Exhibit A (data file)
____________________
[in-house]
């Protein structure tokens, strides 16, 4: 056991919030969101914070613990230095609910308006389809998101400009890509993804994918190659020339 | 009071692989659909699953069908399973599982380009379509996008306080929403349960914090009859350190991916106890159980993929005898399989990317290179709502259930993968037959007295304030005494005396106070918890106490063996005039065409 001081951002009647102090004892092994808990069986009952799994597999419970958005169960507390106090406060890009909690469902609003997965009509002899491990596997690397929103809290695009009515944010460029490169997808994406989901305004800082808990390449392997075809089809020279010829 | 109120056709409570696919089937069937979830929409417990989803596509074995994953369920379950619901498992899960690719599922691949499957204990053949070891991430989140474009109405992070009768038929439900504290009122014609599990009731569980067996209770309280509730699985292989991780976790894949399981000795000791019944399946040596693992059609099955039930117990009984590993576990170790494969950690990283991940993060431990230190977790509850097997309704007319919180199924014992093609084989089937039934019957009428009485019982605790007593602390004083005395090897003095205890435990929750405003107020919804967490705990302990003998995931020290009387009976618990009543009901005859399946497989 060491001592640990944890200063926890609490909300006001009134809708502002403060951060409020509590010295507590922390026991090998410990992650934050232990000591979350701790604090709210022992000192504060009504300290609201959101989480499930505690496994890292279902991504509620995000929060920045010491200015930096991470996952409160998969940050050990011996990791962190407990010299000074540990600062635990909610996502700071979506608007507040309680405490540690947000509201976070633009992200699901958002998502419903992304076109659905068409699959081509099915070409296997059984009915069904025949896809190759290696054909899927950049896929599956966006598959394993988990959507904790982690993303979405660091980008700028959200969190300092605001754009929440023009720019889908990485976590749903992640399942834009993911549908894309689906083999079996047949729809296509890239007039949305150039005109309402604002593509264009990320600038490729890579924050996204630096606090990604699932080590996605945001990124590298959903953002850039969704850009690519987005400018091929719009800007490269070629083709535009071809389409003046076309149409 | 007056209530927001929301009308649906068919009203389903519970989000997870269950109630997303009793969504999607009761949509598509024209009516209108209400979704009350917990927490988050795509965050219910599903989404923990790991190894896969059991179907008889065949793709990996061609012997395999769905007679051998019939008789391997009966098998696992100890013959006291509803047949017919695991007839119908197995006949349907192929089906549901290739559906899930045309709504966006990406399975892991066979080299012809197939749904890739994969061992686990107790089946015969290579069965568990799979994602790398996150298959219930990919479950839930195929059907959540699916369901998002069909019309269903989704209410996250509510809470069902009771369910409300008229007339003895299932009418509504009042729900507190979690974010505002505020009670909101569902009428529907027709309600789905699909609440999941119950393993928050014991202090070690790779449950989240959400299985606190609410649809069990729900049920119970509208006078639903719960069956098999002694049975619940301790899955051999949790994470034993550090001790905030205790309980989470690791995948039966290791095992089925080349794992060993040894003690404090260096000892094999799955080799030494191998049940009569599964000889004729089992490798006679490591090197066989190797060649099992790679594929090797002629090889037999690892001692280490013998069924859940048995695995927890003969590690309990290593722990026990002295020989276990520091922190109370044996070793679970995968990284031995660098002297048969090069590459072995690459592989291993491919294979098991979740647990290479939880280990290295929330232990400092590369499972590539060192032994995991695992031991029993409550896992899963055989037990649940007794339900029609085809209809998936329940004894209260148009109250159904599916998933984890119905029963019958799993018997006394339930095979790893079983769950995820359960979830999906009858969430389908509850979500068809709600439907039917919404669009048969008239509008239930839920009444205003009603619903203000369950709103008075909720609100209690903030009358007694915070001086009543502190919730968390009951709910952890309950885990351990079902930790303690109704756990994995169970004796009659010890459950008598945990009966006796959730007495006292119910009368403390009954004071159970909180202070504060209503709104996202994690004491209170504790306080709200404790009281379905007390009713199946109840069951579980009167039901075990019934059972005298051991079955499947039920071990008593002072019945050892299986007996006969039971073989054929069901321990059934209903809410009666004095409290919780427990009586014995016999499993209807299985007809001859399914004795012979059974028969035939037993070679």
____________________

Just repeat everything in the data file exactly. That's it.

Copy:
[in-house]
């Protein structure tokens, strides 16, 4: 056991919030969101914070613990230095609910308006389809998101400009890509993804994918190659020339 | 009071692989659909699953069908399973599982380009379509996008306080929403349960914090009859350190991916106890159980993929005898399989990317290179709502259930993968037959007295304030005494005396106070918890106490063996005039065409 001081951002009647102090004892092994808990069986009952799994597999419970958005169960507390106090406060890009909690469902609003997965009509002899491990596997690397929103809290695009009515944010460029490169997808994406989901305004800082808990390449392997075809089809020279010829 | 109120056709409570696919089937069937979830929409417990989803596509074995994953369920379950619901498992899960690719599922691949499957204990053949070891991430989140474009109405992070009768038929439900504290009122014609599990009731569980067996209770309280509730699985292989991780976790894949399981000795000791019944399946040596693992059609099955039930117990009984590993576990170790494969950690990283991940993060431990230190977790509850097997309704007319919180199924014992093609084989089937039934019957009428009485019982605790007593602390004083005395090897003095205890435990929750405003107020919804967490705990302990003998995931020290009387009976618990009543009901005859399946497989 060491001592640990944890200063926890609490909300006001009134809708502002403060951060409020509590010295507590922390026991090998410990992650934050232990000591979350701790604090709210022992000192504060009504300290609201959101989480499930505690496994890292279902991504509620995000929060920045010491200015930096991470996952409160998969940050050990011996990791962190407990010299000074540990600062635990909610996502700071979506608007507040309680405490540690947000509201976070633009992200699901958002998502419903992304076109659905068409699959081509099915070409296997059984009915069904025949896809190759290696054909899927950049896929599956966006598959394993988990959507904790982690993303979405660091980008700028959200969190300092605001754009929440023009720019889908990485976590749903992640399942834009993911549908894309689906083999079996047949729809296509890239007039949305150039005109309402604002593509264009990320600038490729890579924050996204630096606090990604699932080590996605945001990124590298959903953002850039969704850009690519987005400018091929719009800007490269070629083709535009071809389409003046076309149409 | 007056209530927001929301009308649906068919009203389903519970989000997870269950109630997303009793969504999607009761949509598509024209009516209108209400979704009350917990927490988050795509965050219910599903989404923990790991190894896969059991179907008889065949793709990996061609012997395999769905007679051998019939008789391997009966098998696992100890013959006291509803047949017919695991007839119908197995006949349907192929089906549901290739559906899930045309709504966006990406399975892991066979080299012809197939749904890739994969061992686990107790089946015969290579069965568990799979994602790398996150298959219930990919479950839930195929059907959540699916369901998002069909019309269903989704209410996250509510809470069902009771369910409300008229007339003895299932009418509504009042729900507190979690974010505002505020009670909101569902009428529907027709309600789905699909609440999941119950393993928050014991202090070690790779449950989240959400299985606190609410649809069990729900049920119970509208006078639903719960069956098999002694049975619940301790899955051999949790994470034993550090001790905030205790309980989470690791995948039966290791095992089925080349794992060993040894003690404090260096000892094999799955080799030494191998049940009569599964000889004729089992490798006679490591090197066989190797060649099992790679594929090797002629090889037999690892001692280490013998069924859940048995695995927890003969590690309990290593722990026990002295020989276990520091922190109370044996070793679970995968990284031995660098002297048969090069590459072995690459592989291993491919294979098991979740647990290479939880280990290295929330232990400092590369499972590539060192032994995991695992031991029993409550896992899963055989037990649940007794339900029609085809209809998936329940004894209260148009109250159904599916998933984890119905029963019958799993018997006394339930095979790893079983769950995820359960979830999906009858969430389908509850979500068809709600439907039917919404669009048969008239509008239930839920009444205003009603619903203000369950709103008075909720609100209690903030009358007694915070001086009543502190919730968390009951709910952890309950885990351990079902930790303690109704756990994995169970004796009659010890459950008598945990009966006796959730007495006292119910009368403390009954004071159970909180202070504060209503709104996202994690004491209170504790306080709200404790009281379905007390009713199946109840069951579980009167039901075990019934059972005298051991079955499947039920071990008593002072019945050892299986007996006969039971073989054929069901321990059934209903809410009666004095409290919780427990009586014995016999499993209807299985007809001859399914004795012979059974028969035939037993070679």